1. Widening horizons through human-environment interconnections
Deciphering turning points in Human-Environmental Interaction
This session offers the possibility to present new results and approaches of bio- and geoarchaeological research with the aim to identify turning points of human-environment interactions of the past and their reflection in the investigated archives. Of particular interest hereby are interdisciplinary approaches, which combine data from different spatial and/or temporal scales.
Investigations of plant remains (e.g. pollen, plant macro-remains, phytoliths, charcoal and wood), geochemical signatures of archaeological artefacts or sediments and soils are regularly and complementarily applied at and around archaeological sites. The results of such local scale studies generally allow an insight to economical activities and subsistence practices. However, in order to get an idea about their general importance and their related impact on the natural environment, they have to be evaluated in context of the (supra-) regional developments as derived from off-site and/or meta-level investigations. Although such a synthesis of palaeoenvironmental data on different temporal and spatial scales is a challenging task, considering the involved individual uncertainties and the increasing complexity, this is regarded to be crucial for describing patterns of ancient human-environmental relationships, including the identification of involved triggers, drivers and thresholds levels. In order to enable holistic reconstructions of human-environment interactions in past landscapes the results of the various disciplines need to be integrated into joint explanatory models. Of particular interest hereby is the identification of turning points of human environmental interaction, at which the qualitative relationship of human activity and their associated environmental impact changed.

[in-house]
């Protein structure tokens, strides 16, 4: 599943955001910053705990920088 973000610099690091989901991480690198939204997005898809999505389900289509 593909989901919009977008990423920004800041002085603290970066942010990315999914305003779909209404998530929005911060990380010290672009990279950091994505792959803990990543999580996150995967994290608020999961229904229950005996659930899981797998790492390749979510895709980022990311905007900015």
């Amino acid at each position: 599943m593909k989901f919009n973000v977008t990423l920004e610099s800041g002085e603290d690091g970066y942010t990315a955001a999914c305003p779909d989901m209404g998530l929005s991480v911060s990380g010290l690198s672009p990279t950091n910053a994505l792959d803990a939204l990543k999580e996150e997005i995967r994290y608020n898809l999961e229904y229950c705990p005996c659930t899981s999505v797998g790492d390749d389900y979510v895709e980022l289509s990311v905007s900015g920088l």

Contributions providing new insights on landscape processes reflecting the natural environment’s responses to changed prehistoric and historic human activity (e.g. innovations, type of land use techniques) or natural variability (climate, natural disasters) which can be connected with evidence for changed economic activities and land use practices archaeological data on local, regional and supra-regional scale are welcome.
palaeoenvironmental reconstruction, human-environmental interaction, GeoArchaeology
Session associated with MERC:
Session associated with CIfA:
Session associated with SAfA:
Session associated with CAA:
Session associated with DGUF:
Session associated with other:
Ingo Feeser (Germany) 1
Stefan Dreibrodt (Germany) 2
Jakub Niebieszczański (Poland) 3
Vincent Robin (France) 4
Julian Wiethold (France) 5
1. Institute for Pre- and Protohistoric Archaeology, Christian-Albrechts-University of Kiel
2. Institute for Ecosystem Research, Christian-Albrechts-University of Kiel
3. Faculty of Archaeology, Adam Mickiewicz University in Poznań
4. Interdisciplinary Laboratory for Continental Environments, CNRS, Lorraine University
5. Institut national de recherches archéologiques préventives (Inrap) Direction régionale Grand Est Alsace - Champagne Ardenne - Lorraine Laboratoire archéobotanique
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